# Gradient decay in neural networks

I read that in traditional feed-forward neural nets the gradients in the early layers decay very quickly and that this is 'a bad thing'. But I don't understand why. Can someone please explain what does that mean? or at least direct me to places to read about it and understand.

$$\frac{\partial}{\partial \theta} f(g(h(\theta)) = \frac{\partial}{\partial g} f(g(h(\theta)) \cdot \frac{\partial}{\partial h} g(h(\theta)) \cdot \frac{\partial}{\partial \theta} h(\theta).$$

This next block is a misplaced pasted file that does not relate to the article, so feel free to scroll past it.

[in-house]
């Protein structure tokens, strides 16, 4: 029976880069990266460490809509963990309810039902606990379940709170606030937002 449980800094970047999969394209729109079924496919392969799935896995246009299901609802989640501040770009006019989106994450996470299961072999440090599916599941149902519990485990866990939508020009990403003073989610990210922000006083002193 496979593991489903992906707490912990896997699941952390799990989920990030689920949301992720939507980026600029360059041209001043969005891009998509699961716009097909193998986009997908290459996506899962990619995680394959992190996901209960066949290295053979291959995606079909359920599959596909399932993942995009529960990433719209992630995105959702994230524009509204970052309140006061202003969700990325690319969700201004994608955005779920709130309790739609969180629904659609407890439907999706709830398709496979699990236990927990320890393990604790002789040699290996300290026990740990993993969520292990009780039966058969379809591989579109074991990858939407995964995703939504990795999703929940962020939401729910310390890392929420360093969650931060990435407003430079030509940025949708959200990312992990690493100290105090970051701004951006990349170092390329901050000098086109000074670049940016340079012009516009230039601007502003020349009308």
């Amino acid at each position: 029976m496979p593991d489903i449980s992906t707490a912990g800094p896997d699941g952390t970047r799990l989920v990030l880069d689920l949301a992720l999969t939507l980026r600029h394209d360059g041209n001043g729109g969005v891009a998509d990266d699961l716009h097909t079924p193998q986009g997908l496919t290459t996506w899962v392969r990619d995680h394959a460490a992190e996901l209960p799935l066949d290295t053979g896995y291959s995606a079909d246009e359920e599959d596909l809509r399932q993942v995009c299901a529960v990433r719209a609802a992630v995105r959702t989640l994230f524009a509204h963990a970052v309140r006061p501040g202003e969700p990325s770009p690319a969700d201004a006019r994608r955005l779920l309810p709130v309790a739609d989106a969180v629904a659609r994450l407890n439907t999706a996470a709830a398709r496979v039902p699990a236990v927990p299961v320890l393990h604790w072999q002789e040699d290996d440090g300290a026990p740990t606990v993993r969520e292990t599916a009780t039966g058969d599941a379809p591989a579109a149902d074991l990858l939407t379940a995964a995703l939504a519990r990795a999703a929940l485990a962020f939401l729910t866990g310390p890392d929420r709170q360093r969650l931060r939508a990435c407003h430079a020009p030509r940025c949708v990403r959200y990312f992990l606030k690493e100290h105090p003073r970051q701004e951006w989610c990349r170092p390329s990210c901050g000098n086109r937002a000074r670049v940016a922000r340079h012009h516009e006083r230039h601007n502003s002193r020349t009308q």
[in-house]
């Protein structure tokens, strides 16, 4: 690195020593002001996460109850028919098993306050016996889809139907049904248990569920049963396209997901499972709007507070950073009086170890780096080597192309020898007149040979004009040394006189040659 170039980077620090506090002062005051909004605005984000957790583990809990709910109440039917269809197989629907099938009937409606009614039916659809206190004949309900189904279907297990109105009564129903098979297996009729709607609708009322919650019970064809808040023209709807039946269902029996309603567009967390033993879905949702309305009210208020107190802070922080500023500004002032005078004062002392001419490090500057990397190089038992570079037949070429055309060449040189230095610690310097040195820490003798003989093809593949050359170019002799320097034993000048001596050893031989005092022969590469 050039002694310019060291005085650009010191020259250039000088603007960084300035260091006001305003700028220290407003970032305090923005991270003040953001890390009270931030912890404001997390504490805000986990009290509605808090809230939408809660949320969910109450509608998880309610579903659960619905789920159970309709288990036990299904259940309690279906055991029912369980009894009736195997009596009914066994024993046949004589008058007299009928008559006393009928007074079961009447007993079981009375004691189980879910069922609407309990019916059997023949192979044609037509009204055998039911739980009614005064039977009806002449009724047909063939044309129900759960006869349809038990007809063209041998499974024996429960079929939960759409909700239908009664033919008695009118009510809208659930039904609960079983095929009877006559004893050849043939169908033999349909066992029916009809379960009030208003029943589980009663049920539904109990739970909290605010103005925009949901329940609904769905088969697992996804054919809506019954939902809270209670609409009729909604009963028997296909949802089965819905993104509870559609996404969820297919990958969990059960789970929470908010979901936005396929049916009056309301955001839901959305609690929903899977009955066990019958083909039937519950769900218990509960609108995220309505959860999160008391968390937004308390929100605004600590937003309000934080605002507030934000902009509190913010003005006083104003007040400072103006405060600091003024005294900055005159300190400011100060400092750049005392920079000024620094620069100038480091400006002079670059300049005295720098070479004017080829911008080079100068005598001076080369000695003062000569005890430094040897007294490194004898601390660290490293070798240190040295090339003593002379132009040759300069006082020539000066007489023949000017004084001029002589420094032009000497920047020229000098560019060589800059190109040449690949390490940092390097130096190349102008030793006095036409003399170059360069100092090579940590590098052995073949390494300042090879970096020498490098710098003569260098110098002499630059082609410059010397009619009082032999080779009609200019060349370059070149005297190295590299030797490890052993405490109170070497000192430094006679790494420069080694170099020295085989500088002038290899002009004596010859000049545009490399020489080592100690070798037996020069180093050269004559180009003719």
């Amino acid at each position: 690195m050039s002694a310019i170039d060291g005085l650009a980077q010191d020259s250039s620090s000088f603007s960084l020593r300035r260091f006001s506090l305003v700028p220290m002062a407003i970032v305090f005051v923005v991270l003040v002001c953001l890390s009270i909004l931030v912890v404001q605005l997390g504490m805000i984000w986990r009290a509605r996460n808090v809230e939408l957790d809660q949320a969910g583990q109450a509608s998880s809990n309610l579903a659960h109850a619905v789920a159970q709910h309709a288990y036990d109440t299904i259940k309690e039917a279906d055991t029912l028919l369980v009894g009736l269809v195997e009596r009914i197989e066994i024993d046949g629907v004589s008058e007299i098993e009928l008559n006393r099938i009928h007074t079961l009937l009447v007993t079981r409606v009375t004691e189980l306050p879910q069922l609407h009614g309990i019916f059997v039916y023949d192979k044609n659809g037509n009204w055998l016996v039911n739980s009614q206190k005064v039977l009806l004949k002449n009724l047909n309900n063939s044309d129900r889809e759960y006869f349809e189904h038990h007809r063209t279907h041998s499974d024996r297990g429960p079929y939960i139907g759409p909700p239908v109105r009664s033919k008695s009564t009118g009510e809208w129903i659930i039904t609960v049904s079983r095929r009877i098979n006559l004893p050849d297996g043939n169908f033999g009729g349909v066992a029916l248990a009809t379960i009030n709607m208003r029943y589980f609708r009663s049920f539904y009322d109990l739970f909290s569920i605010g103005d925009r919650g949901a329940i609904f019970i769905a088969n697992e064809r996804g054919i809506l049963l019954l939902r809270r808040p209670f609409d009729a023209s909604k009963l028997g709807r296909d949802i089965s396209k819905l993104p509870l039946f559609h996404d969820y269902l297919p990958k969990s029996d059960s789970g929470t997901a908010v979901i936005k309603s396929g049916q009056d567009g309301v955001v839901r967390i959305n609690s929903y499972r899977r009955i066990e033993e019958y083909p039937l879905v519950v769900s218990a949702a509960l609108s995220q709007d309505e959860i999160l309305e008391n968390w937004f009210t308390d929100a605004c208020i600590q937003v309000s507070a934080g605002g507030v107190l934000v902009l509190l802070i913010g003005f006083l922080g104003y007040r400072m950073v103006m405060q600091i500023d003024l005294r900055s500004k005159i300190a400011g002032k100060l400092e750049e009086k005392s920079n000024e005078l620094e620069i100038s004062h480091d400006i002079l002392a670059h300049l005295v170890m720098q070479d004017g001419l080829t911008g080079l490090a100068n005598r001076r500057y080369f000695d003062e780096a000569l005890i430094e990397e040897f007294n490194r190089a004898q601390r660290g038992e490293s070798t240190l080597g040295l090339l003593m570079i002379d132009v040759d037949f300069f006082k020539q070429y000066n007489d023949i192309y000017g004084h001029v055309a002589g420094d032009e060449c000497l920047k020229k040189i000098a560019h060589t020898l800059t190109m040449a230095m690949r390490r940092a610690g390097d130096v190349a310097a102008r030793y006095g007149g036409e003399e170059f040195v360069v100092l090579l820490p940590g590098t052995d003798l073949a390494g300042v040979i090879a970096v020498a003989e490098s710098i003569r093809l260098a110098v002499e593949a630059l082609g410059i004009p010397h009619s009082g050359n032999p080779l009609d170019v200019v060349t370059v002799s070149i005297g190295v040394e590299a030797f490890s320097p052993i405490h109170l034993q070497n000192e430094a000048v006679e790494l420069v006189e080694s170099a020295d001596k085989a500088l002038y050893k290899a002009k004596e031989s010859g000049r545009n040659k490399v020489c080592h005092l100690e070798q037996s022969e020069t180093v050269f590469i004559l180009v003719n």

In a traditional neural network, you have a cascade of linear mappings and point-wise nonlinearities. If your nonlinearity is the logistic sigmoid, the derivatives $\frac{\partial}{\partial g} f$ will be smaller than 1, so that when you multiply many of these you get a very small gradient. The derivatives of parameters in early layers will contain more such factors than later layers, and hence will tend to be smaller.